During his lifetime, Bosch's works adorned the homes of noble and devout families throughout Europe. After his death, the pious Philip II of Spain made it his personal mission to gather the paintings of this Dutch master; thus the core of the Bosch collection now resides in Madrid's museums. Interestingly, for several centuries Bosch's fame was eclipsed; he was thought of as an unsavory heretic if thought of at all. However, in the late nineteenth century he began to make a comeback and his permanent place in the art pantheon was assured by twentieth-century interest in his work, which seemed so modern yet unflinchingly medieval in its outlook.

A Child of the Times

On the strength of a seeming self-portrait done shortly before his death, Bosch's birthdate has been reckoned as about 1450. He was born Jeroen or Jerome van Aken in the town of 's Hertogenbosch, then in the duchy of Brabant, now part of the Netherlands. At the time of Bosch's birth the city had about 14,000 inhabitants and was well known for its cloth industry, as well as for organ builders, printers, and bell-foundries. Though not as large or well known as other Brabant cites such as Brussels or Antwerp, it was the center for religious life in Bosch's lifetime, with fifteen monastic orders and forty churches and chapels. So religious and pious was the town that it was referred to as "little Rome."

Bosch was born into turbulent times. As Stanley Meisler noted in the Smithsonian, "the age was marked by violence and a new and pervasive pessimism." The royalty of the day waged aggressive wars, while idle soldiers passed the time by roaming the countryside, stealing and killing. The plague and other pestilences cast fear in the hearts of peasants and nobles alike; torture was typically used to gain confessions from supposed criminals. "Man's ultimate future seemed ominous with visions of demons, darkness and hell," Meisler wrote. "People saw pious virtue overwhelmed by terrible sin. Preachers and poets cried out against the enormous greed around them."

Bosch, in his worldview, was a child of his times. Deeply religious, he became a member of the Brotherhood of Our Lady, a lay religious fraternity in 's Hertogenbosch. He also grew up in an artistic family. His father, grandfather, several uncles, and a brother were all painters. It is assumed he gained his training at home; he may also have spent some time in Utrecht as a young man.

A Man of Means

About 1480 or 1481 Bosch married the wealthy daughter of a prosperous local patrician. Aleyt Goyaerts van den Meervenne appears to have been considerably older than Bosch; there were no children from the marriage. But his marriage made Bosch a well-off burgher with a house on the market square. By 1486 he is mentioned as a member of the Brotherhood of Our Lady, which granted the painter some of his first commissions. Others in Bosch's family also worked on commissions for the brotherhood by adorning the chapel of the Virgin in a local church. He designed a stained-glass window as well as some church fixtures, as well as numerous paintings, but all have been lost, probably destroyed during the years of the Protestant Reformation following Bosch's death.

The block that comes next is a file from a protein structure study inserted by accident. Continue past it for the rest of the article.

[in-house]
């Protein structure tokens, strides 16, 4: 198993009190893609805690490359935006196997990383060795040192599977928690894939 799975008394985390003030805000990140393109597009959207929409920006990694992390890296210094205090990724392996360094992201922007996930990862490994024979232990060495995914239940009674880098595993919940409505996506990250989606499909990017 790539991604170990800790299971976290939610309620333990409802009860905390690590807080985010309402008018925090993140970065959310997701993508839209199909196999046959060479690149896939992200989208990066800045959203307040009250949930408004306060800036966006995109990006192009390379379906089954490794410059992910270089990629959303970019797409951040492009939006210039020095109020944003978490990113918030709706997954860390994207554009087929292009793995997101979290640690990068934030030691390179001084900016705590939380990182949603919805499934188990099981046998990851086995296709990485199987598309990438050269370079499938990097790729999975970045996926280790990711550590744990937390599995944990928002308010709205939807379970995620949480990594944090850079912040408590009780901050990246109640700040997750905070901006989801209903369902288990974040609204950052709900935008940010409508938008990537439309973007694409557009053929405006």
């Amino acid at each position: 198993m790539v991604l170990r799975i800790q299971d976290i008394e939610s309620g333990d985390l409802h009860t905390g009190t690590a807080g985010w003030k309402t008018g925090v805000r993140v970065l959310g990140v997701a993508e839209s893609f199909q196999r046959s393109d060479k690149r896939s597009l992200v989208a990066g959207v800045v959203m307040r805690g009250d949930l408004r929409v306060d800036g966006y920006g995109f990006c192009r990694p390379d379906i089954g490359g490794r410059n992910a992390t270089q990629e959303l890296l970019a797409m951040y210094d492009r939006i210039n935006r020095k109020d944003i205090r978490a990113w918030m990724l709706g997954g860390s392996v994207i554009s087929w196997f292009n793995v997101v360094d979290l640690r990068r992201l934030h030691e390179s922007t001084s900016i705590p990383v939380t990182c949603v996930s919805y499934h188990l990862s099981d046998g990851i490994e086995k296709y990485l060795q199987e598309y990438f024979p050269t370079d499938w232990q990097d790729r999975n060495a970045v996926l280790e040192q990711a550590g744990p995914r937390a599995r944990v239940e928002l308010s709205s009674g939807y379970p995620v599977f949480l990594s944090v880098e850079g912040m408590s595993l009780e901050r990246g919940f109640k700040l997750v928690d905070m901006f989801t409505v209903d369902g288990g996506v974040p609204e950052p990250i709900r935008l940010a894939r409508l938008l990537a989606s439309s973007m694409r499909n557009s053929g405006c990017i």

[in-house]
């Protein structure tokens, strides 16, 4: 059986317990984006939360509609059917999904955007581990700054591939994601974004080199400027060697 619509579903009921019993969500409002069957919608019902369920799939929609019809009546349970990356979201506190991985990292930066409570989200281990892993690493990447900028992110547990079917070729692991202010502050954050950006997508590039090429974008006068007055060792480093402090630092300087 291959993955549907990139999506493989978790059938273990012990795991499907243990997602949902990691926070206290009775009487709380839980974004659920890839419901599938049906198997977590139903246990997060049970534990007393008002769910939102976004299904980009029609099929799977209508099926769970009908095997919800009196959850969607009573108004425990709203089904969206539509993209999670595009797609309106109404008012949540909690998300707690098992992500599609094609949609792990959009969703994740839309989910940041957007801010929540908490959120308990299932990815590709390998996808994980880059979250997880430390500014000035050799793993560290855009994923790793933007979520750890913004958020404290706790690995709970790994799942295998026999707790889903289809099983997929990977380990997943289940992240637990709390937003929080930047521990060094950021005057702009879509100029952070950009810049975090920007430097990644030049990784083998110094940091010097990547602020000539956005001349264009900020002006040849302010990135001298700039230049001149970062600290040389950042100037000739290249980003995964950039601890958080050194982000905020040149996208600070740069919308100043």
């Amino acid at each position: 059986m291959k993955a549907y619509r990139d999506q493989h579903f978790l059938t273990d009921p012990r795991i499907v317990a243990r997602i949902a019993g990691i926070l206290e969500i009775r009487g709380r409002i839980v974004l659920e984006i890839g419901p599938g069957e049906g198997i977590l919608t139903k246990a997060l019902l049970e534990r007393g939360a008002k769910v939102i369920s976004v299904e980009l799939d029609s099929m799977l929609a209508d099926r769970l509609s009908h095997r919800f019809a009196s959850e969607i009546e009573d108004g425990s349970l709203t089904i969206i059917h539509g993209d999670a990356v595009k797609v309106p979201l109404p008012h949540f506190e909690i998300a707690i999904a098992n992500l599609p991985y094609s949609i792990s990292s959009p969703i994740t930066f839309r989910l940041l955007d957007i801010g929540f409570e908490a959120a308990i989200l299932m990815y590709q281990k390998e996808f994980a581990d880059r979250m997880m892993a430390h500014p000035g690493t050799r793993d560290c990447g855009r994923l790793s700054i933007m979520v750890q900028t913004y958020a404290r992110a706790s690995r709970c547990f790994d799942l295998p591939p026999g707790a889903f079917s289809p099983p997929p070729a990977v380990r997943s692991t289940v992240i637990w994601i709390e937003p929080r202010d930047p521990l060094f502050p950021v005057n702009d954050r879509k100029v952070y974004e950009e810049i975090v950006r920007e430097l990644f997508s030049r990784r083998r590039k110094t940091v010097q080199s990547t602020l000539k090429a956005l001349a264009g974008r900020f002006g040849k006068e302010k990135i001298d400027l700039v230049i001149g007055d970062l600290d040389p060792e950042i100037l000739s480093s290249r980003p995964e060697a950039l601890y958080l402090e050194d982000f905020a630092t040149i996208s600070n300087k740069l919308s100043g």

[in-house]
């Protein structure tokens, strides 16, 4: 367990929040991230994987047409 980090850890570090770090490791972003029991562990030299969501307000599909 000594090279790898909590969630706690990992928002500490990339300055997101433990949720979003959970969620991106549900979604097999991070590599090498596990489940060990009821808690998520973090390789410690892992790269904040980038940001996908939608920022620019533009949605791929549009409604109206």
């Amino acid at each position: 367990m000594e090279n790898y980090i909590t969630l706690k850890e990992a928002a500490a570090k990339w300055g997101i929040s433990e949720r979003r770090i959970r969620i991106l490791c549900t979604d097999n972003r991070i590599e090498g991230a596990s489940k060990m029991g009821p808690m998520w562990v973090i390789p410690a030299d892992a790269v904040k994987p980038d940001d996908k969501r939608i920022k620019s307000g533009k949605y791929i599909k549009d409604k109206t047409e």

The roughly two dozen paintings that remain can be divided into two main groups: religious paintings and moralizing or allegorical pictures. Of the former, clearly the most famous is The Garden of Earthly Delight, a triptych measuring seven feet in height by thirteen feet in width. Titled after the garden that forms the central panel, it depicts the history of the world, which is also, in Bosch's view, the history of sin. Thus Adam and Eve and their paradise are depicted in the left panel, the garden is the central panel, and hell forms the right panel. In the central panel, young lovers cavort, a scene almost pleasant to modern eyes, but for Bosch's age this was a depiction of the sin of believing that sex is an end in itself and not a matter of procreation. The torments of hell await such transgressors; the right panel depicts the various torments in a highly detailed manner. Strangely enough, many of the instruments of torture in this painting are musical instruments.

Hermits and saints also people many of Bosch's paintings, for they have resisted worldly temptations. His Temptation of St. Anthony is one such depiction, and also one of his most demonfilled works. The Seven Deadly Sins, painted as a table top, also closely details the punishment of those guilty of such sins as gluttony and avarice. Additionally, Bosch was fascinated by the crucifixion, and depicted the prelude to Christ's agony in Christ Carrying the Cross. Other later paintings in this style include Paradise and Hell and The Last Judgment.

Of his moralizing and allegorical paintings, perhaps the greatest is The Haywain, a triptych whose symbolism is taken from Flemish proverbs of the day. In it a hay wagon is depicted, with nuns, monks, and peasants battling one another for a chance to grab the hay. This allegory of the sin of avarice also features a pope and an emperor; no one could escape Bosch's critical eye. Other more secular paintings include Cure of Folly, depicting false doctors extracting a stone from a patient's head, Ship of Fools, in which misguided fools (under an Islamic flag) float about aimlessly in a boat as a metaphor of a directionless or misdirected life, Death and the Miser, and The Vagabond (also called The Peddler). Bosch, like other medieval burghers, held up the poor as examples of sin and folly, often portraying them as symbols of idleness and sloth.

If you enjoy the works of Hieronymus Bosch